The sight of some of the world's biggest tennis stars touching down for the upcoming Australian Open tournament has frustrated many Australians unable to return home due to the pandemic.
British media reported that Murray was in good health and still hoped to compete at Melbourne Park in the hardcourt major, which has been pushed back three weeks and will start on February 8 due to strict pandemic health measures in Australia.
Five-time AO finalist Andy Murray tested positive for COVID-19 48 hours before his scheduled flight to Melbourne.
Upon arrival Down Under, the players and coaches will undergo immediate testing before embarking on a 14-day quarantine period before the Grand Slam begins.
Murray had been given a wildcard entry into this year's Open, the first major Grand Slam tournament of 2021.
Lisa Neville, Australia's Minister for Police and Emergency Services, confirmed on Twitter that Sandgren's positive result had been reviewed by health experts and "determined to be viral shedding from a previous infection, so was given the all clear to fly".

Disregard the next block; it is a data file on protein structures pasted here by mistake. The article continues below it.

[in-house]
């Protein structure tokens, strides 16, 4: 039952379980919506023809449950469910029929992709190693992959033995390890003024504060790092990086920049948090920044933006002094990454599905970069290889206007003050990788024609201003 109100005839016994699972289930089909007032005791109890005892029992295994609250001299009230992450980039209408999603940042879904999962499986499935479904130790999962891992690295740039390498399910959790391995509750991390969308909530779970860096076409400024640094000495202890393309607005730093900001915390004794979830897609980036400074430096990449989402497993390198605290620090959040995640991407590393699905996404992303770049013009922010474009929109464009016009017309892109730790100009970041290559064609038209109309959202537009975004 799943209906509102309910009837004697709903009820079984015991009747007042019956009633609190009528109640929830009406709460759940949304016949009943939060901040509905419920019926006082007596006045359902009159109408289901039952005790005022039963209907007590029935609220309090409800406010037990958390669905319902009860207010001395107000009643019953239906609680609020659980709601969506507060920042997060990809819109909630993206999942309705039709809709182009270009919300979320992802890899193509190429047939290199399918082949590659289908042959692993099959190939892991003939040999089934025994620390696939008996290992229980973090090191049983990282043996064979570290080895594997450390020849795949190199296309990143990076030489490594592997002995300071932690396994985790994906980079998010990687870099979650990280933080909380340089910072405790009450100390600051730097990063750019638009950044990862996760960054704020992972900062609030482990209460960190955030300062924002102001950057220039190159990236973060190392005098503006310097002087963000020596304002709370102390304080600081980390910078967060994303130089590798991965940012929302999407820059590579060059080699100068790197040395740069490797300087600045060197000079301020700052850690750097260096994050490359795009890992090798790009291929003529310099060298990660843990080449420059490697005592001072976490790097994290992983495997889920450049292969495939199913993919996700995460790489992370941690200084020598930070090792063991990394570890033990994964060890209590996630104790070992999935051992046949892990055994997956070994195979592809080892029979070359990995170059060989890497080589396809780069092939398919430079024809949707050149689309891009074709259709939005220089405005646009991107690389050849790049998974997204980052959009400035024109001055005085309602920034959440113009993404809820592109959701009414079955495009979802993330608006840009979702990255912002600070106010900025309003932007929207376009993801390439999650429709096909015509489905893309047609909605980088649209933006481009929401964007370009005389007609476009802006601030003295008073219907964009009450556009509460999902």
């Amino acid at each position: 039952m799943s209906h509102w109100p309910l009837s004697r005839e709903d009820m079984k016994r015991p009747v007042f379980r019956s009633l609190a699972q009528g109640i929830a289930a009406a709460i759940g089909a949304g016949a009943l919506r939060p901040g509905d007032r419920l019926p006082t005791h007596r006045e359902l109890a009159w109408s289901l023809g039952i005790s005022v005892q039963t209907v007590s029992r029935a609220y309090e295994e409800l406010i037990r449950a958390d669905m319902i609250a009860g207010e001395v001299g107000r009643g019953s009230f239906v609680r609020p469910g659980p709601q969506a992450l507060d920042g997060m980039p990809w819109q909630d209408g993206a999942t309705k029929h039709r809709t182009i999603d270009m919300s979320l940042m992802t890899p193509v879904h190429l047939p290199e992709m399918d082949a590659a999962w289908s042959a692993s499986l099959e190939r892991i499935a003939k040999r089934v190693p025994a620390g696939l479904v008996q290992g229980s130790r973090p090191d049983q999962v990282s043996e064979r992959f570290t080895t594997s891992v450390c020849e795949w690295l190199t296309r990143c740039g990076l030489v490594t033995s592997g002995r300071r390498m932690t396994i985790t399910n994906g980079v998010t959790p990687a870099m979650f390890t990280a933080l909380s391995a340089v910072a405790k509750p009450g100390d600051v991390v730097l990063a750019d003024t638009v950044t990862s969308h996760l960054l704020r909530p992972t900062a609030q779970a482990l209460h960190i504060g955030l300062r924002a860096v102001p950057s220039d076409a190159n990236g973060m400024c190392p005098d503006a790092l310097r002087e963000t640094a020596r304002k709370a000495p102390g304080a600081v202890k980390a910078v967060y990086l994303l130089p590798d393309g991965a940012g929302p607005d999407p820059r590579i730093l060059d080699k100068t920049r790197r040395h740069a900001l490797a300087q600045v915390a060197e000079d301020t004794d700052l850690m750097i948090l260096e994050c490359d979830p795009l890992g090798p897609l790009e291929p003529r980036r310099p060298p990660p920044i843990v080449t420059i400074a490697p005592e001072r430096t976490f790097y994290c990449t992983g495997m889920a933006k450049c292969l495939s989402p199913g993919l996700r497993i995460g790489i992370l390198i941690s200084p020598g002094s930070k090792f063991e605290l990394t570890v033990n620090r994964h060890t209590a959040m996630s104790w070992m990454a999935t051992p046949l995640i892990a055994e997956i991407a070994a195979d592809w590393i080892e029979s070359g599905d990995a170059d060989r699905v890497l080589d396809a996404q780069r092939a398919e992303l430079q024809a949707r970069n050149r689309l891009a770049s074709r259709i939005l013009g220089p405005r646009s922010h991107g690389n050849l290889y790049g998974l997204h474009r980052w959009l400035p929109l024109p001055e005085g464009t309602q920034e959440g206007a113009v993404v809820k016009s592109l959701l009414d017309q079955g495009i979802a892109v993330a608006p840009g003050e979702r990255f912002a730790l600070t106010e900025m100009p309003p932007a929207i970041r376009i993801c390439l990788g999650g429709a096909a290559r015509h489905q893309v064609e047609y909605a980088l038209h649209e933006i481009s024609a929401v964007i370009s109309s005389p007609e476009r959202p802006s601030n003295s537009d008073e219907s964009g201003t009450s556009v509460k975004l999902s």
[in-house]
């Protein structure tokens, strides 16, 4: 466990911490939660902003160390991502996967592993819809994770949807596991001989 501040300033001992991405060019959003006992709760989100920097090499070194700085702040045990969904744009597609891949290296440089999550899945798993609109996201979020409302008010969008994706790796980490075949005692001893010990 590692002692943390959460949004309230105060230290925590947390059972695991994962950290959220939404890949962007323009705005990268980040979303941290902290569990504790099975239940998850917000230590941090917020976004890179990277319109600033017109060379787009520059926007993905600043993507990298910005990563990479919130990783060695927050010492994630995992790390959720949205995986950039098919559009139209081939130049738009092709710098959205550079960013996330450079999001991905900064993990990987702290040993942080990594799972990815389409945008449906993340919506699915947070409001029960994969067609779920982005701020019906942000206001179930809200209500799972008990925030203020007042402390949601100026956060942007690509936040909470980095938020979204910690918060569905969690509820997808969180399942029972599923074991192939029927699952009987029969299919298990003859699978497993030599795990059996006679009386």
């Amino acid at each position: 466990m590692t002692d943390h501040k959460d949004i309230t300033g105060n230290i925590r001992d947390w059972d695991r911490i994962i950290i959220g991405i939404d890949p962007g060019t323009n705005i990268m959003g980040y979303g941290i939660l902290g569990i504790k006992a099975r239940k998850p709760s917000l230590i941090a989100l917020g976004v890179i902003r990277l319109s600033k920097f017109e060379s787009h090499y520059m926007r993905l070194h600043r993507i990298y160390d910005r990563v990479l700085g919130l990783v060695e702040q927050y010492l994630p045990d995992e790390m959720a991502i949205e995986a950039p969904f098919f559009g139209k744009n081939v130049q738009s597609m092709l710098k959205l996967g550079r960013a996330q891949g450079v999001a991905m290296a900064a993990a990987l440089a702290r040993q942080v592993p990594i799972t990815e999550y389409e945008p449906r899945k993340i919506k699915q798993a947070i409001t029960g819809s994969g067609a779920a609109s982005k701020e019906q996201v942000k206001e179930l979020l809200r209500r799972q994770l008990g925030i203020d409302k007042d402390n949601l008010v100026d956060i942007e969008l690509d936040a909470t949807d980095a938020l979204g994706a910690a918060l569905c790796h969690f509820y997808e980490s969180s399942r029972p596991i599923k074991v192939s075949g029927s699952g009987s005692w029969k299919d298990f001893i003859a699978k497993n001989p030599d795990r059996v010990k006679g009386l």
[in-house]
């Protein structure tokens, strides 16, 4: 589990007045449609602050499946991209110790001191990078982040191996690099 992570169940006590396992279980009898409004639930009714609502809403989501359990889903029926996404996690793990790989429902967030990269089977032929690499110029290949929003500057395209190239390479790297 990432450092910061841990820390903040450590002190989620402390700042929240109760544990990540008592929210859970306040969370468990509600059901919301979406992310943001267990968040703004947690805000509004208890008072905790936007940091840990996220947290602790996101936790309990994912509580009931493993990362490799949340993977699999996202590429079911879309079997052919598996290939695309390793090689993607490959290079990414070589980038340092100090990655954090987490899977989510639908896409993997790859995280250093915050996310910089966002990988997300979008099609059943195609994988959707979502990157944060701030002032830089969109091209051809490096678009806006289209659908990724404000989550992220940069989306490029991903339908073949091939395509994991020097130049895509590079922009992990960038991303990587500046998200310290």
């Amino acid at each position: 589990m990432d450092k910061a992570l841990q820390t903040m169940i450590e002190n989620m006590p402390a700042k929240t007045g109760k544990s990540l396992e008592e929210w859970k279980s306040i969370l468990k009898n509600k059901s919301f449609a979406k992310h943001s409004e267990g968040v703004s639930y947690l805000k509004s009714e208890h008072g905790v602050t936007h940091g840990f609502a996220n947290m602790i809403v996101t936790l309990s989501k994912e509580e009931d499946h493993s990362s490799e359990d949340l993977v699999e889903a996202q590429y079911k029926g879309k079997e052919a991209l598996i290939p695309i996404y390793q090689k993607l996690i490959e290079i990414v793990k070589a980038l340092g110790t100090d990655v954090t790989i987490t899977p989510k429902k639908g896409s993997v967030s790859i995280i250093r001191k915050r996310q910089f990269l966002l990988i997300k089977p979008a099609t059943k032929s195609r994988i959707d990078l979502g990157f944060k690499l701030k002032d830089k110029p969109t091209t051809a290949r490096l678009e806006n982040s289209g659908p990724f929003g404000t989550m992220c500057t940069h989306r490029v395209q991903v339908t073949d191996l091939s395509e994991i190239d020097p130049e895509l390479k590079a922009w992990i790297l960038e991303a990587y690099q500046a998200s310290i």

Responding to the absolute chaos Sandgren's tweets caused, the Australian Open explained that some people can still test positive to the virus months after first contracting it without being infectious.
Tennis Australia was forced to clarify the baffling circumstances, given rules stated that players, support staff and officials must test negative before boarding any of the 15 charter flights.
The flight from Los Angeles to Melbourne arrived yesterday morning, according to a screenshot of an email posted on Instagram by Mexican player Santiago Gonzalez. "I was sick in November, totally healthy now", Sandgren tweeted.
"For him to arrive late and to only get a couple of days of full court practice before the Australian Open, I don't think he'd take the risk on his body after going through what he has gone through to get to this point in his recovery".
Djokovic, Rafael Nadal and Serena Williams will be among a group of players involved in an exhibition event in Adelaide, South Australia state, on January 29.
Other players will be allowed to train under strict conditions and with supervision for up to five hours a day.
However, the ITF on Friday said Yastremska still has the right to have her provisional suspension lifted, and that if it was, she would be able to compete at Melbourne Park.